Global Voices Digest


February 26, 2006, 1:45 pm
Filed under: Digests

Global Voices Online – Feb. 26, 2006

Welcome to a special weekend edition of the Global Voices digest. You worked hard last week, probably a little too hard, and you deserve a vacation. Why not let our contributors take you for a tour of the world? I’ve included hyperlinks to the Google Maps satellite view of each region being discussed. Let’s start with Carnival in Trinidad and Tobago.

The web make to blog on Carnival day…

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Trinidadian contributor, Nicholas Laughlin doesn’t have to try hard to prove he’s having more fun than we are this weekend. After months of preparation, the country is completely consumed by Carnival. Those of you who follow the Caribbean blogosphere on Global Voices know that the region’s bloggers have been disillusioned by the growing consumerism of the festival, but this week social commentary yields to celebration and merrymaking. See Laughlin’s extraordinarily worthwhile post to learn more about J’Oouvert, “Monday Mas”, and why one reckless man cut hundreds of zinc rectangles in the name of art. You are sure to be telling yourself you’ll be in Trinidad and Tobago next February so don’t miss Attillah Springer’s Carnival survival guide which includes a small vial of snake oil and a soca CD.

The Week in Saudi Arabia

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Ahmed takes his weekly “Pulse of the Saudi Blogosphere” and finds the usual persistence of palpitating assessment. Just how contentious is the debate over whether women should be allowed to drive or not? How do Saudis behave in Bahrain? What did the Jeddah Economic Forum accomplish, if anything at all? Should one region’s folk dance be taught across the entire country? Ahmed offers insight to these questions and more in his lucid compilation of the Saudi blogosphere.

Update: Samarra Catastrophe

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If you remember Salam Adil’s first rundown of what Iraqi bloggers were saying about the bombing of Al Askari Mosque on Wednesday, you know the country was on edge and fearful of civil war breaking out. This weekend Adil is back with an eye-opening update. To quote just one blogger: “Fierce streetfighting at my doorstep for the last 3 hours. Rumor in the neighbourhood is that men in black are trying to enter the area. Some armed kids defending the local mosque three blocks away are splattering bullets at everything that moves, and someone in the street was shouting for people to prepare for defending themselves. … The news from other areas in Baghdad are horrible. I don’t think it’s being reported anywhere.”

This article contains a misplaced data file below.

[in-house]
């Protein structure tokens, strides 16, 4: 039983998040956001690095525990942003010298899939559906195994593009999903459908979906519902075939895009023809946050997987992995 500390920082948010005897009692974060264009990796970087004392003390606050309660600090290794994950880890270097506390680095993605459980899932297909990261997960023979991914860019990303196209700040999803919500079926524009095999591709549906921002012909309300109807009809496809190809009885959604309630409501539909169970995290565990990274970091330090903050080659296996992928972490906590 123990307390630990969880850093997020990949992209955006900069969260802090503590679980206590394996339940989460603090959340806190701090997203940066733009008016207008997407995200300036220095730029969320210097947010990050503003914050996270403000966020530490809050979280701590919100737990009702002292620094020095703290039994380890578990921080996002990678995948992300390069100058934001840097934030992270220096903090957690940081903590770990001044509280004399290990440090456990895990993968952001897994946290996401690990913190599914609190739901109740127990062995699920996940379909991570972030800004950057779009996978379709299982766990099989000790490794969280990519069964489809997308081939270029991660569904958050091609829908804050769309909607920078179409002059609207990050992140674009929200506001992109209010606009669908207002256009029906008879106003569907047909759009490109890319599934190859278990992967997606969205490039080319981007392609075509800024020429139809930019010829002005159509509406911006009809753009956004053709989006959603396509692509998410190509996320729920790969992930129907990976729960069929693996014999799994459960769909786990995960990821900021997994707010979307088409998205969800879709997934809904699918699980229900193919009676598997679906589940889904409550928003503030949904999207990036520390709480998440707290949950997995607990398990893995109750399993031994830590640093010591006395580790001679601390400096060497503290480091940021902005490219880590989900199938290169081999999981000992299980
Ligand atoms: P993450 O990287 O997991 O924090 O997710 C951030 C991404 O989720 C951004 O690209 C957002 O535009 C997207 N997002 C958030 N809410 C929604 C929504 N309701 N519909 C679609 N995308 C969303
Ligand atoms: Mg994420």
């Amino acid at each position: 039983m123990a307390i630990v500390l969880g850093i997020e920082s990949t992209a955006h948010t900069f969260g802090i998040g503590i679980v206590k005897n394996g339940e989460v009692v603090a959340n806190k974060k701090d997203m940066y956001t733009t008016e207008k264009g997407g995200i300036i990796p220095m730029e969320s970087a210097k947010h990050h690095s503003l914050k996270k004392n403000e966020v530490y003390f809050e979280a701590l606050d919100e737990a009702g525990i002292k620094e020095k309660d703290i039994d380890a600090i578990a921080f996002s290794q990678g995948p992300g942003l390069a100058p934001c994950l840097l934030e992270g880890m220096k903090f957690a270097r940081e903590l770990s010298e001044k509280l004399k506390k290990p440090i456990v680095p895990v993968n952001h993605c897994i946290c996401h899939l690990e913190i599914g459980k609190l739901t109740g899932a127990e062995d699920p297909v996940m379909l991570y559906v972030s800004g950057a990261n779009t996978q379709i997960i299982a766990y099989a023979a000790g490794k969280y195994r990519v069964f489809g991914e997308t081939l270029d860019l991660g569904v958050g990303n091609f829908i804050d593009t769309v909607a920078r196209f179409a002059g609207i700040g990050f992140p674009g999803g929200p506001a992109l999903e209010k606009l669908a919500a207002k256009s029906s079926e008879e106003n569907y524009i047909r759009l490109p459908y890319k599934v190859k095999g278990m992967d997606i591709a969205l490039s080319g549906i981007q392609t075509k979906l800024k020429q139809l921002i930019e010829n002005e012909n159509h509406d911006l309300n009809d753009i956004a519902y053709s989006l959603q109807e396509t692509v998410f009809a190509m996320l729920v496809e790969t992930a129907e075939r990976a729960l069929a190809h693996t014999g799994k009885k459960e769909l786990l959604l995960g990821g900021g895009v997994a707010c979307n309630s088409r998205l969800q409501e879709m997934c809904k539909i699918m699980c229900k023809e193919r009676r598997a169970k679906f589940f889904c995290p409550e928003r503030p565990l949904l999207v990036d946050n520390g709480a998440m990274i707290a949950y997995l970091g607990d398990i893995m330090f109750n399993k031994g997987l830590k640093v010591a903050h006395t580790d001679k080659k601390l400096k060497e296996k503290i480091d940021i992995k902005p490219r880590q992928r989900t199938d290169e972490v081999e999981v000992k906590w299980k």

Update: Samarra Catastrophe

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If you remember Salam Adil’s first rundown of what Iraqi bloggers were saying about the bombing of the Al Askari mosque on Wednesday, you know the country was on edge and fearful of civil war breaking out. This weekend Adil is back with an eye-opening update. To quote just one blogger: “Fierce streetfighting at my doorstep for the last 3 hours. Rumor in the neighbourhood is that men in black are trying to enter the area. Some armed kids defending the local mosque three blocks away are splattering bullets at everything that moves, and someone in the street was shouting for people to prepare for defending themselves. … The news from other areas in Baghdad are horrible. I don’t think it’s being reported anywhere.”

Weekend World Food Works

After your trip around the world with Global Voices’ contributors, it’ll be time for some food. Our in-house Panamanian chef extraordinaire is back from Ecuador to share some special treats including fortuitous sushi balls, alfajores from Argentina, and how to eat for free while in Rome.

From the Jordanian Blogosphere

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More than just Iraqis are outraged by the bombing of Al Askari. Roba Al Assi reports from Jordan on what her country’s bloggers have to say regarding the attack. A few are stupefied that Danish cartoons evoked so much ire among Arab bloggers while many keep silent when it comes to Muslim on Muslim violence. Al Assi’s recap also covers bloggers’ feelings over the national budget and an analysis of media coverage by Middle Eastern news outlets.

From the Jordanian Blogosphere

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We end this weekend’s journey in Turkey where Deborah Ann Dilley adds a new twist to her weekly update by noting the number of times each Turkish blogger has posted in the past three weeks. On this last leg, don’t miss the tragic assassination of a Catholic priest, a visit to the courthouse where several Turkish journalists are being held, and Turkey’s first Olympic figure skater, Tugba Karademir who began practicing on Ankara’s sole ice rink until her family sacrificed their comfortable life there and moved to Ontario, Canada to realize her potential.

Train connectivity in India, Turkmenistan’s spending priorities, a Peruvian presidential candidate’s thoughts on gay marriage, and much more can be found in today’s Global Roundups.

Get the blog buzz from East Asia, South Asia, the Americas, Middle East & North Africa, Sub-Saharan Africa, and Eastern Europe, Russia, Central Asia & the Caucasus.

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